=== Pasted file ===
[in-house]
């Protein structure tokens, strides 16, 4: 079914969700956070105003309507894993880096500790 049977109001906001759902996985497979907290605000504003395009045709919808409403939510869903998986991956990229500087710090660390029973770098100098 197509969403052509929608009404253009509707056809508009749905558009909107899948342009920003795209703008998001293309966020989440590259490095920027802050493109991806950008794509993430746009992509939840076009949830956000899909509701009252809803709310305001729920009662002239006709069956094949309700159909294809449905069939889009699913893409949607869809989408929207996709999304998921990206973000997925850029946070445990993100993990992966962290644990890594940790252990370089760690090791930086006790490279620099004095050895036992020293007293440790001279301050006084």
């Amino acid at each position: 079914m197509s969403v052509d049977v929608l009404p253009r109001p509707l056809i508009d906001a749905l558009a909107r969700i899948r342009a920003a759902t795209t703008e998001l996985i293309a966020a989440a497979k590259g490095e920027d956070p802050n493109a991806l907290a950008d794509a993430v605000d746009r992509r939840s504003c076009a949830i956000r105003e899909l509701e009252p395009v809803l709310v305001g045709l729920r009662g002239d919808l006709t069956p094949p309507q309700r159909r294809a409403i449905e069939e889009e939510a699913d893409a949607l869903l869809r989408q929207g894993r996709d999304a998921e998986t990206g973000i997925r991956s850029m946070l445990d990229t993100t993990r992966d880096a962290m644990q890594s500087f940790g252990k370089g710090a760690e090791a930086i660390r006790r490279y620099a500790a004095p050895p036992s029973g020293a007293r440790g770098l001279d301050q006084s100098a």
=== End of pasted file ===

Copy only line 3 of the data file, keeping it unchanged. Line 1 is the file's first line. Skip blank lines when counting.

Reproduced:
């Amino acid at each position: 079914m197509s969403v052509d049977v929608l009404p253009r109001p509707l056809i508009d906001a749905l558009a909107r969700i899948r342009a920003a759902t795209t703008e998001l996985i293309a966020a989440a497979k590259g490095e920027d956070p802050n493109a991806l907290a950008d794509a993430v605000d746009r992509r939840s504003c076009a949830i956000r105003e899909l509701e009252p395009v809803l709310v305001g045709l729920r009662g002239d919808l006709t069956p094949p309507q309700r159909r294809a409403i449905e069939e889009e939510a699913d893409a949607l869903l869809r989408q929207g894993r996709d999304a998921e998986t990206g973000i997925r991956s850029m946070l445990d990229t993100t993990r992966d880096a962290m644990q890594s500087f940790g252990k370089g710090a760690e090791a930086i660390r006790r490279y620099a500790a004095p050895p036992s029973g020293a007293r440790g770098l001279d301050q006084s100098a």